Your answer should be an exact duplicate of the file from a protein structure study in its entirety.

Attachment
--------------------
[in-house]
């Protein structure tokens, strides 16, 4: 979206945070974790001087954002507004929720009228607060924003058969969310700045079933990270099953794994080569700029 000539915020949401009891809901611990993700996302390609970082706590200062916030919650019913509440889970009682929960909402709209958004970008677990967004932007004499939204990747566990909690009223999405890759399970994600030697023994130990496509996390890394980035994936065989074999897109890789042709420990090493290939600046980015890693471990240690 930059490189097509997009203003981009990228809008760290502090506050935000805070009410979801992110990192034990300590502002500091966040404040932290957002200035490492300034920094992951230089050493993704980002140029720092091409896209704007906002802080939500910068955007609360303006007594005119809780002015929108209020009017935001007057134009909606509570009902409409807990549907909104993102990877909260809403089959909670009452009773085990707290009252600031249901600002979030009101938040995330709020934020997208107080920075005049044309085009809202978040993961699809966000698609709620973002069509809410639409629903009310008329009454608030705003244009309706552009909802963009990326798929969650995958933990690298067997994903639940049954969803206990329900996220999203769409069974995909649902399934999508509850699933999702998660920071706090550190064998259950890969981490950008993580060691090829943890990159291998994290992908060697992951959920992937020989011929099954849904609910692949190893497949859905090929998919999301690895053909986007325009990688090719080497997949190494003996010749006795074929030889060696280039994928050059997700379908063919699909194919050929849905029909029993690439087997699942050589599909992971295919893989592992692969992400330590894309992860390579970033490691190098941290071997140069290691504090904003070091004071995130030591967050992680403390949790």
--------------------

[in-house]
């Protein structure tokens, strides 16, 4: 979206945070974790001087954002507004929720009228607060924003058969969310700045079933990270099953794994080569700029 000539915020949401009891809901611990993700996302390609970082706590200062916030919650019913509440889970009682929960909402709209958004970008677990967004932007004499939204990747566990909690009223999405890759399970994600030697023994130990496509996390890394980035994936065989074999897109890789042709420990090493290939600046980015890693471990240690 930059490189097509997009203003981009990228809008760290502090506050935000805070009410979801992110990192034990300590502002500091966040404040932290957002200035490492300034920094992951230089050493993704980002140029720092091409896209704007906002802080939500910068955007609360303006007594005119809780002015929108209020009017935001007057134009909606509570009902409409807990549907909104993102990877909260809403089959909670009452009773085990707290009252600031249901600002979030009101938040995330709020934020997208107080920075005049044309085009809202978040993961699809966000698609709620973002069509809410639409629903009310008329009454608030705003244009309706552009909802963009990326798929969650995958933990690298067997994903639940049954969803206990329900996220999203769409069974995909649902399934999508509850699933999702998660920071706090550190064998259950890969981490950008993580060691090829943890990159291998994290992908060697992951959920992937020989011929099954849904609910692949190893497949859905090929998919999301690895053909986007325009990688090719080497997949190494003996010749006795074929030889060696280039994928050059997700379908063919699909194919050929849905029909029993690439087997699942050589599909992971295919893989592992692969992400330590894309992860390579970033490691190098941290071997140069290691504090904003070091004071995130030591967050992680403390949790």